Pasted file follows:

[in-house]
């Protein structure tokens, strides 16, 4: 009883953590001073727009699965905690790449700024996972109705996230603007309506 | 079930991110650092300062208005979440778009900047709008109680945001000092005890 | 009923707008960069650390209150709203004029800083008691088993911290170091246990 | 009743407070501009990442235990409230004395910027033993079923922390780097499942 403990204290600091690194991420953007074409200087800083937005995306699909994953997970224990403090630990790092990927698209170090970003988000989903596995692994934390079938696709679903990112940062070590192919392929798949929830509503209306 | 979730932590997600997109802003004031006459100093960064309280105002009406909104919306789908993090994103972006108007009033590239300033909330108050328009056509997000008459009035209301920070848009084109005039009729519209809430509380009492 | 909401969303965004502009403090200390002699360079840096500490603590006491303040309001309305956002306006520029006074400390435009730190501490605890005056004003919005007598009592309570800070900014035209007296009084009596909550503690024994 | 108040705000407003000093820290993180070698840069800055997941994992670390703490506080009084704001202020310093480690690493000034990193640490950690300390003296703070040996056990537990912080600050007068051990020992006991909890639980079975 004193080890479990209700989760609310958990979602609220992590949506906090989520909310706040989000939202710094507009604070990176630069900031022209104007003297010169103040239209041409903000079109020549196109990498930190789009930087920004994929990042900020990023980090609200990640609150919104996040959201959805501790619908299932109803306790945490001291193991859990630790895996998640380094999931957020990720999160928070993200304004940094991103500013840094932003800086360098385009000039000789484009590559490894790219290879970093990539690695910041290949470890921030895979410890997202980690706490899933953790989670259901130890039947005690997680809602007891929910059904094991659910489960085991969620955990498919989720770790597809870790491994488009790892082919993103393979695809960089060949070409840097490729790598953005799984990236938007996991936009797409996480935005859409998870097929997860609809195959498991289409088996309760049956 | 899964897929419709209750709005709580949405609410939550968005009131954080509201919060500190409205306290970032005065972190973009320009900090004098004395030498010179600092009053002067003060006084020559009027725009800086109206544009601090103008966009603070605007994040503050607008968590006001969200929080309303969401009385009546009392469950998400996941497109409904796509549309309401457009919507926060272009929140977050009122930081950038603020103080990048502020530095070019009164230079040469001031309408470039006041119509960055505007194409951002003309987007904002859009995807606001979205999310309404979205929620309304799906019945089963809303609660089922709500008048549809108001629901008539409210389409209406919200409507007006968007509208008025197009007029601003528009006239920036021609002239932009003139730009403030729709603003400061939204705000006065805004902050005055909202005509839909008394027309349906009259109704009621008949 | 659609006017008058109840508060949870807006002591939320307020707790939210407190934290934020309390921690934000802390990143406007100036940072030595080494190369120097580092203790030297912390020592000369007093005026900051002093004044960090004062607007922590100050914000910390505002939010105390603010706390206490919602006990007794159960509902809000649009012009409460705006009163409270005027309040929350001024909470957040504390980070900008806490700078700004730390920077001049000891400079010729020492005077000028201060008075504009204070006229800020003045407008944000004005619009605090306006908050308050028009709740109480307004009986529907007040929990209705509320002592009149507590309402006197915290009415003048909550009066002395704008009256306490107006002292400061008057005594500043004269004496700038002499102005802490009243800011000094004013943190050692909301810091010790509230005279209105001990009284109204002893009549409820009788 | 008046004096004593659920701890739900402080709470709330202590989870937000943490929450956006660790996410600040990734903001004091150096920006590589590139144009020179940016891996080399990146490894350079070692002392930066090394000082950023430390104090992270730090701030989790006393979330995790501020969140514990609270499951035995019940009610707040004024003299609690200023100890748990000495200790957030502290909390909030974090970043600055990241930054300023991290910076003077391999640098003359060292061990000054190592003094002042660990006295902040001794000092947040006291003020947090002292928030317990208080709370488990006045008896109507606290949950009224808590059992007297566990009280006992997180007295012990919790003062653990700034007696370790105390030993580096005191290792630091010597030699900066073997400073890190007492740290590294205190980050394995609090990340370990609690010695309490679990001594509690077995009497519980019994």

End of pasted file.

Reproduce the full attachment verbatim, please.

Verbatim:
[in-house]
């Protein structure tokens, strides 16, 4: 009883953590001073727009699965905690790449700024996972109705996230603007309506 | 079930991110650092300062208005979440778009900047709008109680945001000092005890 | 009923707008960069650390209150709203004029800083008691088993911290170091246990 | 009743407070501009990442235990409230004395910027033993079923922390780097499942 403990204290600091690194991420953007074409200087800083937005995306699909994953997970224990403090630990790092990927698209170090970003988000989903596995692994934390079938696709679903990112940062070590192919392929798949929830509503209306 | 979730932590997600997109802003004031006459100093960064309280105002009406909104919306789908993090994103972006108007009033590239300033909330108050328009056509997000008459009035209301920070848009084109005039009729519209809430509380009492 | 909401969303965004502009403090200390002699360079840096500490603590006491303040309001309305956002306006520029006074400390435009730190501490605890005056004003919005007598009592309570800070900014035209007296009084009596909550503690024994 | 108040705000407003000093820290993180070698840069800055997941994992670390703490506080009084704001202020310093480690690493000034990193640490950690300390003296703070040996056990537990912080600050007068051990020992006991909890639980079975 004193080890479990209700989760609310958990979602609220992590949506906090989520909310706040989000939202710094507009604070990176630069900031022209104007003297010169103040239209041409903000079109020549196109990498930190789009930087920004994929990042900020990023980090609200990640609150919104996040959201959805501790619908299932109803306790945490001291193991859990630790895996998640380094999931957020990720999160928070993200304004940094991103500013840094932003800086360098385009000039000789484009590559490894790219290879970093990539690695910041290949470890921030895979410890997202980690706490899933953790989670259901130890039947005690997680809602007891929910059904094991659910489960085991969620955990498919989720770790597809870790491994488009790892082919993103393979695809960089060949070409840097490729790598953005799984990236938007996991936009797409996480935005859409998870097929997860609809195959498991289409088996309760049956 | 899964897929419709209750709005709580949405609410939550968005009131954080509201919060500190409205306290970032005065972190973009320009900090004098004395030498010179600092009053002067003060006084020559009027725009800086109206544009601090103008966009603070605007994040503050607008968590006001969200929080309303969401009385009546009392469950998400996941497109409904796509549309309401457009919507926060272009929140977050009122930081950038603020103080990048502020530095070019009164230079040469001031309408470039006041119509960055505007194409951002003309987007904002859009995807606001979205999310309404979205929620309304799906019945089963809303609660089922709500008048549809108001629901008539409210389409209406919200409507007006968007509208008025197009007029601003528009006239920036021609002239932009003139730009403030729709603003400061939204705000006065805004902050005055909202005509839909008394027309349906009259109704009621008949 | 659609006017008058109840508060949870807006002591939320307020707790939210407190934290934020309390921690934000802390990143406007100036940072030595080494190369120097580092203790030297912390020592000369007093005026900051002093004044960090004062607007922590100050914000910390505002939010105390603010706390206490919602006990007794159960509902809000649009012009409460705006009163409270005027309040929350001024909470957040504390980070900008806490700078700004730390920077001049000891400079010729020492005077000028201060008075504009204070006229800020003045407008944000004005619009605090306006908050308050028009709740109480307004009986529907007040929990209705509320002592009149507590309402006197915290009415003048909550009066002395704008009256306490107006002292400061008057005594500043004269004496700038002499102005802490009243800011000094004013943190050692909301810091010790509230005279209105001990009284109204002893009549409820009788 | 008046004096004593659920701890739900402080709470709330202590989870937000943490929450956006660790996410600040990734903001004091150096920006590589590139144009020179940016891996080399990146490894350079070692002392930066090394000082950023430390104090992270730090701030989790006393979330995790501020969140514990609270499951035995019940009610707040004024003299609690200023100890748990000495200790957030502290909390909030974090970043600055990241930054300023991290910076003077391999640098003359060292061990000054190592003094002042660990006295902040001794000092947040006291003020947090002292928030317990208080709370488990006045008896109507606290949950009224808590059992007297566990009280006992997180007295012990919790003062653990700034007696370790105390030993580096005191290792630091010597030699900066073997400073890190007492740290590294205190980050394995609090990340370990609690010695309490679990001594509690077995009497519980019994």